If I want to develop my own brand and identity, I need to differentiate myself.  If my brand is to accurately reflect who I am, then I need to be myself and communicate my special talents and background.  The field of journalism is continuously evolving, so I am unsure of what jobs will be available when I graduate in 2015.  However, I am confident that I will locate a job upon graduation.

Who am I?

I am a farm boy who grew up in a small Nebraska town that enjoys sharing my love of technology and computers with the world.


How I am Connected in the Digital Age

I was born in 1993, on the fringe of the World Wide Web boom.  For quite some time in our household, we had dial-up Internet service through the telephone line.  As a child, I spent most of my time outside or reading books, so I never really used the Internet.  By the time I signed up for a MySpace account in junior high, no one used MySpace anymore.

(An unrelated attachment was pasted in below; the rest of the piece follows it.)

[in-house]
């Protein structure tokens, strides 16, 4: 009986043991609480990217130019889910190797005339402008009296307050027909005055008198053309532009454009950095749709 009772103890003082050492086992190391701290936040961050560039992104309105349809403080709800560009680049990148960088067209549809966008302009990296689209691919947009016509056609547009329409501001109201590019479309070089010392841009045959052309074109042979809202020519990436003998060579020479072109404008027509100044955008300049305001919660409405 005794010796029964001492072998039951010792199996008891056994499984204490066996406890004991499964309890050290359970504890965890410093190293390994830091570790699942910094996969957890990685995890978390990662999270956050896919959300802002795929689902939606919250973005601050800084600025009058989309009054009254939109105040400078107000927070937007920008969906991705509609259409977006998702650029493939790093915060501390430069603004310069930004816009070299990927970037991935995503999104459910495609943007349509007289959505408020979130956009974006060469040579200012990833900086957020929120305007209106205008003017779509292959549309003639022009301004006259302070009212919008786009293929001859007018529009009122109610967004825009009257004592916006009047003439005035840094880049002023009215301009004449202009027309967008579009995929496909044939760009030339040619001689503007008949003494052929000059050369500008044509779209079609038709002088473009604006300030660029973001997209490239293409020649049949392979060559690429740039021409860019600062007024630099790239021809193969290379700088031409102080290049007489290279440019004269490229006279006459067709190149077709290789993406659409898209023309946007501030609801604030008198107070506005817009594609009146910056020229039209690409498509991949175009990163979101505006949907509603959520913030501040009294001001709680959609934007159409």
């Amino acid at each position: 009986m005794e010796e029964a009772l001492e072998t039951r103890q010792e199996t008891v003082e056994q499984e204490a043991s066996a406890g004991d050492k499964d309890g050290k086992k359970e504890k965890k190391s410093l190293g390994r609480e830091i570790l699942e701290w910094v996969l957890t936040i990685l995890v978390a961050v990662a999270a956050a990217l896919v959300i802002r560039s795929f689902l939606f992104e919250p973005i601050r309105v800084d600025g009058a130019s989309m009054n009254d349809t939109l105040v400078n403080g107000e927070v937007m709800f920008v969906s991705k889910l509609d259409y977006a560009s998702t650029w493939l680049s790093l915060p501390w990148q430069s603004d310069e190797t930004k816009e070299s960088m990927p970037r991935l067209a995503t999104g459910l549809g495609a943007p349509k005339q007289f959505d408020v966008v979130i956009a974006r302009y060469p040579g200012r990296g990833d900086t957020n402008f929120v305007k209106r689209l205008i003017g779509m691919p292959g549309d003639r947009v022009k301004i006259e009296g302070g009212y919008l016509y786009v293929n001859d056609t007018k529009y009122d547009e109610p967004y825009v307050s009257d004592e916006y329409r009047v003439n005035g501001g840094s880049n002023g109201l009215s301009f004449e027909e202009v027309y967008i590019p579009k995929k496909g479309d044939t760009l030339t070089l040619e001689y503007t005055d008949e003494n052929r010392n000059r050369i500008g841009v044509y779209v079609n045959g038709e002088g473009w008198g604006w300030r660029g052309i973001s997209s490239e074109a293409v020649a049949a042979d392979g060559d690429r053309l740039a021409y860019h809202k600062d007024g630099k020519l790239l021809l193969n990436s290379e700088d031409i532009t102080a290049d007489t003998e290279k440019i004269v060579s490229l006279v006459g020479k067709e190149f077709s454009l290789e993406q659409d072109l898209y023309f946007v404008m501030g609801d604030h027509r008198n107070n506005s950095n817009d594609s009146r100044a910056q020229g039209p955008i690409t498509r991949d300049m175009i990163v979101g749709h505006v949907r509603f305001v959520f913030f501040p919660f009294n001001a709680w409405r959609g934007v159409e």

My first active social media account was on Facebook, which my sister set up for me in 2008.  I did not check it regularly, and I didn’t see a point to it.  The first social media website I actively participated in was Twitter, which I joined in 2009.  I used it often because my high school friends and I used it to communicate privately throughout the school day without getting into trouble.  Although Twitter has exploded in popularity and no longer is very private, my original group of friends and I still use it.  In fact, I would consider Twitter to be the social media website I use the most.  I love being able to be informed of breaking news and events as they happen via Twitter if I happen to be away from a computer or television.

As I have grown older and social media websites have increased in number, I have changed my habits.  I do have Facebook and Twitter mobile applications for my cell phone; however I don’t receive notifications from them.  As for my computer, I usually have Twitter and Facebook open as tabs in my web browser.  At one time I used Facebook to post updates; however now I use Facebook more to share pictures and keep in touch with old classmates.

I always wonder what the next big social media website fad will be, but for now I am content with Facebook and Twitter.